Yes, this book told me, the subject of nonviolence still touches a very deep part of me. It means something to me still.
So I continued to carry the question, and when we returned to Florida after the holidays, I slowly started to integrate some of the elements of this part of my heart into my daily life.
Like, for instance, reading sections of MLK's autobiography before bed or during my morning hours of quiet.
Or reading the article Kirk left on my desk on Martin Luther King Day -- an article printed in RELEVANT magazine about the limits of civil disobedience.
This past weekend, I grafted that article into My Year With Gandhi journal -- a journal that hadn't been pulled off my bookshelf in at least 6 months.
And then today, this book.
I had heard of Ann Voskamp before and have even visited her blog a few times over the years when friends have linked to her posts.
But I'd never made a connection with her writing until now.
I'm not going to go into the details of this book because I think it's one that needs to be experienced firsthand. But I will tell you this: this girl doesn't pull any punches. From the very first page, you feel like your inner distractions get pulled up by the scruff of the neck real quick and you're reoriented to pay complete attention. On the second page, you learn some really hard truths about the author's life, and it's enough to make you realize from the get-go: Wow. This girl really won't pull any punches.
She's willing to go to deep, dark, and difficult places ... and yet somehow pulls out the sacred and beautiful.
In reading just the first few hundred words in this book, I couldn't help but hear the question posed back to me, like a mirror: What about you, Christianne?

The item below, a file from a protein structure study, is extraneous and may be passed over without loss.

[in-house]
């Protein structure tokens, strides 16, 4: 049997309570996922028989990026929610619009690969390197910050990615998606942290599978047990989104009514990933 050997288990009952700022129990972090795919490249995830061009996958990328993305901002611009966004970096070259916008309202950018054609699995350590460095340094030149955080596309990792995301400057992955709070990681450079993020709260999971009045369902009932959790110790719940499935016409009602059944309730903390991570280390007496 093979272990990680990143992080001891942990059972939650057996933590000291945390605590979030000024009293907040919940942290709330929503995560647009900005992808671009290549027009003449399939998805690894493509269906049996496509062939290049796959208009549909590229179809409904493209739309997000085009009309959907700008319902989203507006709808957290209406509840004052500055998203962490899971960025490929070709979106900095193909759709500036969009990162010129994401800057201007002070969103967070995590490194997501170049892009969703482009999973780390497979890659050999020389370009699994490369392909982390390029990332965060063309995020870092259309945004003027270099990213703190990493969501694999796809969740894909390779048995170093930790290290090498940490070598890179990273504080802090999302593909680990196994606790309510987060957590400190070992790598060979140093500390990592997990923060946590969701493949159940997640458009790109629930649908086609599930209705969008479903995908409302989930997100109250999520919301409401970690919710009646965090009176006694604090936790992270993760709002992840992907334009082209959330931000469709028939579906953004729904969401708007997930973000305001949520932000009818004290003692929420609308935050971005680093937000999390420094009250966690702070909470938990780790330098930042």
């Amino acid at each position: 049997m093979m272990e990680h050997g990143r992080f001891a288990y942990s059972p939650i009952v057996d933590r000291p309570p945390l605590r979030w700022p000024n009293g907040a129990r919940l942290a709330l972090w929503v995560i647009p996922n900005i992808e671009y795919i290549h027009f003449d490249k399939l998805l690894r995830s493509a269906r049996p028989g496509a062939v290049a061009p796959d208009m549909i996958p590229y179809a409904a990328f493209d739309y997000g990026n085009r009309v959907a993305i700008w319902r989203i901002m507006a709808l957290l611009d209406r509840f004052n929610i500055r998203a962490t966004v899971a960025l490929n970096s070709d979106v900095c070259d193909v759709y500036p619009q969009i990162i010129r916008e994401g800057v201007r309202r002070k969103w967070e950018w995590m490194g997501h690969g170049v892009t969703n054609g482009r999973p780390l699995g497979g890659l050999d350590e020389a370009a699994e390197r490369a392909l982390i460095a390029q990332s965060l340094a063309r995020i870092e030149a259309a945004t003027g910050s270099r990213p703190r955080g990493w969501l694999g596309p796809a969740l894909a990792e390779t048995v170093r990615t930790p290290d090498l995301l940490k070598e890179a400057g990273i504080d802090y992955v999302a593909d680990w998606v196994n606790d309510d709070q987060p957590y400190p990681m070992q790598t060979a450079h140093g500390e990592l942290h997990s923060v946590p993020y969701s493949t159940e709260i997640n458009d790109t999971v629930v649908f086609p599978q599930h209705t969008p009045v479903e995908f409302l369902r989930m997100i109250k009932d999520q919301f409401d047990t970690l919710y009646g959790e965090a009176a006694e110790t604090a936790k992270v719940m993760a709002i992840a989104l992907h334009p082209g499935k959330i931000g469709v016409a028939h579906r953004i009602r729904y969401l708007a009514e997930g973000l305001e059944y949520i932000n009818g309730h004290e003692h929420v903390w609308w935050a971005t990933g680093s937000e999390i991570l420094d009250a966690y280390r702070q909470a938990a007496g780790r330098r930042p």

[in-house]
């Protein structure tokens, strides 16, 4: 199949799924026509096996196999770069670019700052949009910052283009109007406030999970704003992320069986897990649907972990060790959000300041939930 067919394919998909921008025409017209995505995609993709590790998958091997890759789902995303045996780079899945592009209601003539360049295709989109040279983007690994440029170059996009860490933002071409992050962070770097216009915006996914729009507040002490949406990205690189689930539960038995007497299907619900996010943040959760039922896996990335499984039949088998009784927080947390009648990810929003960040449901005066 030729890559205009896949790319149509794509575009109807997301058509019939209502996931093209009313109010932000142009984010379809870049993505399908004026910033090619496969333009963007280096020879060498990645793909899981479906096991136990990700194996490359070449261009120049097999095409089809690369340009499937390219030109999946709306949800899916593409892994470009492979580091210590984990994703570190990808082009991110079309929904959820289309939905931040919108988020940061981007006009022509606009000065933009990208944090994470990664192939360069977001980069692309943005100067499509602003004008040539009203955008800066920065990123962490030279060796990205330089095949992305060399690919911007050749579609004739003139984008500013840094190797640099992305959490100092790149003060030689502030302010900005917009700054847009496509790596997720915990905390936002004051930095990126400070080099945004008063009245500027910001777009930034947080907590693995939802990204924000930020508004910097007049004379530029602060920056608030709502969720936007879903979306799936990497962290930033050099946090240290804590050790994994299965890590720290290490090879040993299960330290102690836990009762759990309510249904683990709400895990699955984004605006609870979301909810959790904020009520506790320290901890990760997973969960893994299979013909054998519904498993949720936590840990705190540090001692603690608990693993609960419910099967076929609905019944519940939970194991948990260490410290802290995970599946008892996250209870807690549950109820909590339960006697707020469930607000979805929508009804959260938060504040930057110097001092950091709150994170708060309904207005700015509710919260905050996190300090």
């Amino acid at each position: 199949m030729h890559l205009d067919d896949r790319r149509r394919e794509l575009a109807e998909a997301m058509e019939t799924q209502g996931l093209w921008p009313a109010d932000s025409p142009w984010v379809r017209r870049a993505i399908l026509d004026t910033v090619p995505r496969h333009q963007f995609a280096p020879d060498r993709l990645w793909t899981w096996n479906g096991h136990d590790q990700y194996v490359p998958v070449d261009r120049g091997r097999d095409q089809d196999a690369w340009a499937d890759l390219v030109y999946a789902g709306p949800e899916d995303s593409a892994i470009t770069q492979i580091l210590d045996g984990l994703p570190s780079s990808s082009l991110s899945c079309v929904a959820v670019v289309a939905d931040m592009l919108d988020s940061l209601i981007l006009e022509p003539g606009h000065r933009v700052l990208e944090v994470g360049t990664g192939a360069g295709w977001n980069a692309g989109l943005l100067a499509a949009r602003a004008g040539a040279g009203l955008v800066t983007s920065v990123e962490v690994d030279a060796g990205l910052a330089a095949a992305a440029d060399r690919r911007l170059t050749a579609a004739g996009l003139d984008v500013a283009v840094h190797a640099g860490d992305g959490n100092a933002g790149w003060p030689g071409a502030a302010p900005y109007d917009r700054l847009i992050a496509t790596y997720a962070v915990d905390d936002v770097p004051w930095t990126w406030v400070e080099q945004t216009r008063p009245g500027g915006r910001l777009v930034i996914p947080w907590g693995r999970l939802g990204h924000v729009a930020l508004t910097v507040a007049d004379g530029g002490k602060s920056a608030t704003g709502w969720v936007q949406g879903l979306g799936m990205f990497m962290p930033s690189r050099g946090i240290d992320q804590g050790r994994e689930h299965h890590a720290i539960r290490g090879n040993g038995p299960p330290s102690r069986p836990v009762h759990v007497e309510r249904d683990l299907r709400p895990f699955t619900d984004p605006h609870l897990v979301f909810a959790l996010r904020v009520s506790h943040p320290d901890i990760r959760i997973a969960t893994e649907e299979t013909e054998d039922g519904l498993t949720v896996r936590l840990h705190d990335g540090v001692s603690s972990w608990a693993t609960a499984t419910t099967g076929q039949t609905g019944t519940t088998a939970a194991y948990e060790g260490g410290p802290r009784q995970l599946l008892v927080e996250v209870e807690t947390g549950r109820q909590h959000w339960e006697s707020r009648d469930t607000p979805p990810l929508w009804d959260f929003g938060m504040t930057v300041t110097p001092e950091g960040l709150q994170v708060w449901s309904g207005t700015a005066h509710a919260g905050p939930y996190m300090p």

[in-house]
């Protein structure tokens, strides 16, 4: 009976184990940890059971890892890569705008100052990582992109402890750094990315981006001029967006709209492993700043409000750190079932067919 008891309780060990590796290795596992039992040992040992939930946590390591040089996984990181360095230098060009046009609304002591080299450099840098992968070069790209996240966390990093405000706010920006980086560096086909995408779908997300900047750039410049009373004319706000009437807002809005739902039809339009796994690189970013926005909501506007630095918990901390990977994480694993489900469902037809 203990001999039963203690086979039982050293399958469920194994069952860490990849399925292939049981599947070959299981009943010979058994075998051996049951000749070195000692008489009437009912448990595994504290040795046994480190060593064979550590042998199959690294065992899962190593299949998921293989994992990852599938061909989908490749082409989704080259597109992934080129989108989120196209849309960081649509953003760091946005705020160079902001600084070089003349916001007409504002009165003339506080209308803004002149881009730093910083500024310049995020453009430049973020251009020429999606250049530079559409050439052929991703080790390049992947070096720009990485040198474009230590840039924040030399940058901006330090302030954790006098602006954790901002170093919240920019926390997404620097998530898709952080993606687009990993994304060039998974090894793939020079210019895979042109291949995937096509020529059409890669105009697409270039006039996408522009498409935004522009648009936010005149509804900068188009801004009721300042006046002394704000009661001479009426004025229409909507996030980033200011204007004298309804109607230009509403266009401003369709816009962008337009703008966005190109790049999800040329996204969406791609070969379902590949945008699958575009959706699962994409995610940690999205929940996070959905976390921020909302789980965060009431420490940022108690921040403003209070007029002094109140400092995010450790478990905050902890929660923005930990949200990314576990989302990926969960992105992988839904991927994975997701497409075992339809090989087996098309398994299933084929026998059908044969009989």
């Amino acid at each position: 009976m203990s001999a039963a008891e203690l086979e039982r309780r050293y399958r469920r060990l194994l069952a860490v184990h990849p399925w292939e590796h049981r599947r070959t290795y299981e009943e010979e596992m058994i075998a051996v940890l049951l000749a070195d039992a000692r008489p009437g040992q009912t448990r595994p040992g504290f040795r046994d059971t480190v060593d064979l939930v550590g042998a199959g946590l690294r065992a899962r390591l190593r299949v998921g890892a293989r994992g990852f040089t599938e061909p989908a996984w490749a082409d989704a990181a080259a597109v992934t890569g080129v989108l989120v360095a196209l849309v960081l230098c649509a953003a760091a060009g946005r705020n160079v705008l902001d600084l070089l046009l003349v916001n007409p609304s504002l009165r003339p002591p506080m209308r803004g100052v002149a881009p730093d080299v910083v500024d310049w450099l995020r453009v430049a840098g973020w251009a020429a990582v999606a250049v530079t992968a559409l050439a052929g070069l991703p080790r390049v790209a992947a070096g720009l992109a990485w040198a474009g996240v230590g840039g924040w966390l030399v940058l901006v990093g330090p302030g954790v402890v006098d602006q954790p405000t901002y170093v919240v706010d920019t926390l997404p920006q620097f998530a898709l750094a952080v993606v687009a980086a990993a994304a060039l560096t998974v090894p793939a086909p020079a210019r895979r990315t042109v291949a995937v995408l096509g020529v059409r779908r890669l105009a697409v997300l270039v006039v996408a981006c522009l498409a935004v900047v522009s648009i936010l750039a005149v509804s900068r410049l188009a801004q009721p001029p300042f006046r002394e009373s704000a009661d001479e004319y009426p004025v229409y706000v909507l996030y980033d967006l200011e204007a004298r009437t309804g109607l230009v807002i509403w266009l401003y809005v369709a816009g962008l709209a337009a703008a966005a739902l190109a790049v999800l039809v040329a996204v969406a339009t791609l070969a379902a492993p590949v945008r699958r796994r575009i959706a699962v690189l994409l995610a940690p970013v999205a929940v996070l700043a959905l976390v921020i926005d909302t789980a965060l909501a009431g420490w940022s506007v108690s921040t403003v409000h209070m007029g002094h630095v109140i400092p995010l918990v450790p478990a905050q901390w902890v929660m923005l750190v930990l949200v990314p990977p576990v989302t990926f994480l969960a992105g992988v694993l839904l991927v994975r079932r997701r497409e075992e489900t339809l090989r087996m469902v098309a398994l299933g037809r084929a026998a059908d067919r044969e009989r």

One -- big -- reason I keep hesitating to fully commit to my online nonviolence space is because of those loud, snarling, rabid-dog voices we all hear in the back of our heads sometimes.
Those voices are snarling that I write too much, think too much, care too much, and dream and idealize things too much. They tell me I'm not practical, that I've got my head in the clouds, and the ideas related to nonviolence that captivate me so much don't translate well in reality.
They want me to doubt the convictions forming in me.
They also want me to just be quiet. You already write here on Lilies, they say, and five days a week on Still Forming. Do you really need a third place to offer your voice? People will get tired of hearing your voice so much -- and you'll get tired of hearing it too. Just be quiet and go away.
Yep. Those voices snarl at me in my head on a pretty regular basis when I think about this.
But this book of Ann Voskamp's that I received in the mail today shouted those voices down, at least for a moment. This girl doesn't pull any punches, it showed me, and then it turned to me and asked: What about you?
For some mysterious reason only God really knows, my deep resonance with the philosophy of nonviolence is an important part of me, and I need to continue exploring it, understanding it, making sense of it, and honoring it.
Even if no one else reads along. Even if the plethora of words I write only overwhelm everyone else. Even if my thoughts are still scattered and unformed right now. Even if I feel like I'm hacking through a tall, thick wheat field as I go.
And so I will.